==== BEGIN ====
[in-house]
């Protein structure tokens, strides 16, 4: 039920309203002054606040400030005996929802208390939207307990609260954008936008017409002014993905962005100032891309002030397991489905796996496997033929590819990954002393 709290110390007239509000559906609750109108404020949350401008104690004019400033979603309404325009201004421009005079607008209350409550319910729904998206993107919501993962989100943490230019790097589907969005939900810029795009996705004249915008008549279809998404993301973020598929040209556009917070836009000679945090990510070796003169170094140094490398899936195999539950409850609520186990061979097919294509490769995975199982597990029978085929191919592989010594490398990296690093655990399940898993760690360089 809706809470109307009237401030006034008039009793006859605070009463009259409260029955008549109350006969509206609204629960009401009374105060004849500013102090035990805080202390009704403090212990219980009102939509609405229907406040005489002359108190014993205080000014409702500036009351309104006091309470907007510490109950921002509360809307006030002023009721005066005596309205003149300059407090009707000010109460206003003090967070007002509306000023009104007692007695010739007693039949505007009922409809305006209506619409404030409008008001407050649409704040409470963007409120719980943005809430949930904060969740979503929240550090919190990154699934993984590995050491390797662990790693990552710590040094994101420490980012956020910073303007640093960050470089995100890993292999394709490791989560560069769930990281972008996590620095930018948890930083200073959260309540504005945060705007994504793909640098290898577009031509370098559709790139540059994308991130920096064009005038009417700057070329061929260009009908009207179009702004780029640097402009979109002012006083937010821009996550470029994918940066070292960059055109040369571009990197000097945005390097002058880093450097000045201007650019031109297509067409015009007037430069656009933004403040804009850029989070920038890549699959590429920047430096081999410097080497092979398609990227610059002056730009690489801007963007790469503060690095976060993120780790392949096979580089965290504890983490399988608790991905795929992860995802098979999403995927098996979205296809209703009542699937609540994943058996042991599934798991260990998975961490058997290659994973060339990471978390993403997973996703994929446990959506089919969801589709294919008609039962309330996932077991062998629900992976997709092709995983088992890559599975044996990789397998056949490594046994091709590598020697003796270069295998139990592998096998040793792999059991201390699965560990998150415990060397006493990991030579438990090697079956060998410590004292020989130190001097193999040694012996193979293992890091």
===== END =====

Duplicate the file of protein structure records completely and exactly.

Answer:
[in-house]
């Protein structure tokens, strides 16, 4: 039920309203002054606040400030005996929802208390939207307990609260954008936008017409002014993905962005100032891309002030397991489905796996496997033929590819990954002393 709290110390007239509000559906609750109108404020949350401008104690004019400033979603309404325009201004421009005079607008209350409550319910729904998206993107919501993962989100943490230019790097589907969005939900810029795009996705004249915008008549279809998404993301973020598929040209556009917070836009000679945090990510070796003169170094140094490398899936195999539950409850609520186990061979097919294509490769995975199982597990029978085929191919592989010594490398990296690093655990399940898993760690360089 809706809470109307009237401030006034008039009793006859605070009463009259409260029955008549109350006969509206609204629960009401009374105060004849500013102090035990805080202390009704403090212990219980009102939509609405229907406040005489002359108190014993205080000014409702500036009351309104006091309470907007510490109950921002509360809307006030002023009721005066005596309205003149300059407090009707000010109460206003003090967070007002509306000023009104007692007695010739007693039949505007009922409809305006209506619409404030409008008001407050649409704040409470963007409120719980943005809430949930904060969740979503929240550090919190990154699934993984590995050491390797662990790693990552710590040094994101420490980012956020910073303007640093960050470089995100890993292999394709490791989560560069769930990281972008996590620095930018948890930083200073959260309540504005945060705007994504793909640098290898577009031509370098559709790139540059994308991130920096064009005038009417700057070329061929260009009908009207179009702004780029640097402009979109002012006083937010821009996550470029994918940066070292960059055109040369571009990197000097945005390097002058880093450097000045201007650019031109297509067409015009007037430069656009933004403040804009850029989070920038890549699959590429920047430096081999410097080497092979398609990227610059002056730009690489801007963007790469503060690095976060993120780790392949096979580089965290504890983490399988608790991905795929992860995802098979999403995927098996979205296809209703009542699937609540994943058996042991599934798991260990998975961490058997290659994973060339990471978390993403997973996703994929446990959506089919969801589709294919008609039962309330996932077991062998629900992976997709092709995983088992890559599975044996990789397998056949490594046994091709590598020697003796270069295998139990592998096998040793792999059991201390699965560990998150415990060397006493990991030579438990090697079956060998410590004292020989130190001097193999040694012996193979293992890091």